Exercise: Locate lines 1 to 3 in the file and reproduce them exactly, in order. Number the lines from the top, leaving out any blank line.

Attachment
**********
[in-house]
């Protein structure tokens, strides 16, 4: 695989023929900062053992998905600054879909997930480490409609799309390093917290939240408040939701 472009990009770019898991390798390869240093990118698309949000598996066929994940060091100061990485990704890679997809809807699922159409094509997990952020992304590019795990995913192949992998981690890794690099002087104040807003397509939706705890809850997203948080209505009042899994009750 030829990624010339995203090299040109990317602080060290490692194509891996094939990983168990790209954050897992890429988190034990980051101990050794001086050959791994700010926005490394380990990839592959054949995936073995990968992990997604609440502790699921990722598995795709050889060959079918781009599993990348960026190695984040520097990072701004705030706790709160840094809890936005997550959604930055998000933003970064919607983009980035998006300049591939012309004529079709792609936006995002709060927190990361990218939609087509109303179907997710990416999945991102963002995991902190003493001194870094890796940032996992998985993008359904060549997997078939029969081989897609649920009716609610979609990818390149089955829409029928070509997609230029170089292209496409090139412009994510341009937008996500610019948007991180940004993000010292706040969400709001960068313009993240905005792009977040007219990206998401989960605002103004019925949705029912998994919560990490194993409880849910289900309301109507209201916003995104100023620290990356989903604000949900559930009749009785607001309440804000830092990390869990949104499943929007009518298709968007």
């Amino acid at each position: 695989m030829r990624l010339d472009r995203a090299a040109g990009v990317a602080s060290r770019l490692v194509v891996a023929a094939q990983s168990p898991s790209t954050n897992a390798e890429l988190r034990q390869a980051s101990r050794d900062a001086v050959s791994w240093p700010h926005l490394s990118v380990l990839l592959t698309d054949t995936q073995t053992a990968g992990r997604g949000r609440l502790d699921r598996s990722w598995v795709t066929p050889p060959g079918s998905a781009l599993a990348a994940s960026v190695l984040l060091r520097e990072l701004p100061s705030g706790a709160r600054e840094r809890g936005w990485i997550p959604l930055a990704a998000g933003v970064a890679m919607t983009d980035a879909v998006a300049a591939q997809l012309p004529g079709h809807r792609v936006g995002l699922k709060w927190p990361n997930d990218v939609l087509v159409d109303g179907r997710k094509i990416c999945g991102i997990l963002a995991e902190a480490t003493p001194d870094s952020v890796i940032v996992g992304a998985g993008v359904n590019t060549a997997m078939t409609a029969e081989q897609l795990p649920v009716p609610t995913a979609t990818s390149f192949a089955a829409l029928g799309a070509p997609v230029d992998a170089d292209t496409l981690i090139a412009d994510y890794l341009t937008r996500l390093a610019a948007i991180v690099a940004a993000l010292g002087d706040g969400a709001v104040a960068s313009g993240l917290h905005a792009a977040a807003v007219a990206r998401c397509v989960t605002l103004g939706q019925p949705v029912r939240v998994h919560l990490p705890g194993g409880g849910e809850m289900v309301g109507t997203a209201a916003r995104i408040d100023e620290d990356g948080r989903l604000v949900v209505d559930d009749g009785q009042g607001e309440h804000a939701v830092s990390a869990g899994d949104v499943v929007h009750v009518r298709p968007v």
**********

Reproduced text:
[in-house]
């Protein structure tokens, strides 16, 4: 695989023929900062053992998905600054879909997930480490409609799309390093917290939240408040939701 472009990009770019898991390798390869240093990118698309949000598996066929994940060091100061990485990704890679997809809807699922159409094509997990952020992304590019795990995913192949992998981690890794690099002087104040807003397509939706705890809850997203948080209505009042899994009750 030829990624010339995203090299040109990317602080060290490692194509891996094939990983168990790209954050897992890429988190034990980051101990050794001086050959791994700010926005490394380990990839592959054949995936073995990968992990997604609440502790699921990722598995795709050889060959079918781009599993990348960026190695984040520097990072701004705030706790709160840094809890936005997550959604930055998000933003970064919607983009980035998006300049591939012309004529079709792609936006995002709060927190990361990218939609087509109303179907997710990416999945991102963002995991902190003493001194870094890796940032996992998985993008359904060549997997078939029969081989897609649920009716609610979609990818390149089955829409029928070509997609230029170089292209496409090139412009994510341009937008996500610019948007991180940004993000010292706040969400709001960068313009993240905005792009977040007219990206998401989960605002103004019925949705029912998994919560990490194993409880849910289900309301109507209201916003995104100023620290990356989903604000949900559930009749009785607001309440804000830092990390869990949104499943929007009518298709968007």
């Amino acid at each position: 695989m030829r990624l010339d472009r995203a090299a040109g990009v990317a602080s060290r770019l490692v194509v891996a023929a094939q990983s168990p898991s790209t954050n897992a390798e890429l988190r034990q390869a980051s101990r050794d900062a001086v050959s791994w240093p700010h926005l490394s990118v380990l990839l592959t698309d054949t995936q073995t053992a990968g992990r997604g949000r609440l502790d699921r598996s990722w598995v795709t066929p050889p060959g079918s998905a781009l599993a990348a994940s960026v190695l984040l060091r520097e990072l701004p100061s705030g706790a709160r600054e840094r809890g936005w990485i997550p959604l930055a990704a998000g933003v970064a890679m919607t983009d980035a879909v998006a300049a591939q997809l012309p004529g079709h809807r792609v936006g995002l699922k709060w927190p990361n997930d990218v939609l087509v159409d109303g179907r997710k094509i990416c999945g991102i997990l963002a995991e902190a480490t003493p001194d870094s952020v890796i940032v996992g992304a998985g993008v359904n590019t060549a997997m078939t409609a029969e081989q897609l795990p649920v009716p609610t995913a979609t990818s390149f192949a089955a829409l029928g799309a070509p997609v230029d992998a170089d292209t496409l981690i090139a412009d994510y890794l341009t937008r996500l390093a610019a948007i991180v690099a940004a993000l010292g002087d706040g969400a709001v104040a960068s313009g993240l917290h905005a792009a977040a807003v007219a990206r998401c397509v989960t605002l103004g939706q019925p949705v029912r939240v998994h919560l990490p705890g194993g409880g849910e809850m289900v309301g109507t997203a209201a916003r995104i408040d100023e620290d990356g948080r989903l604000v949900v209505d559930d009749g009785q009042g607001e309440h804000a939701v830092s990390a869990g899994d949104v499943v929007h009750v009518r298709p968007v």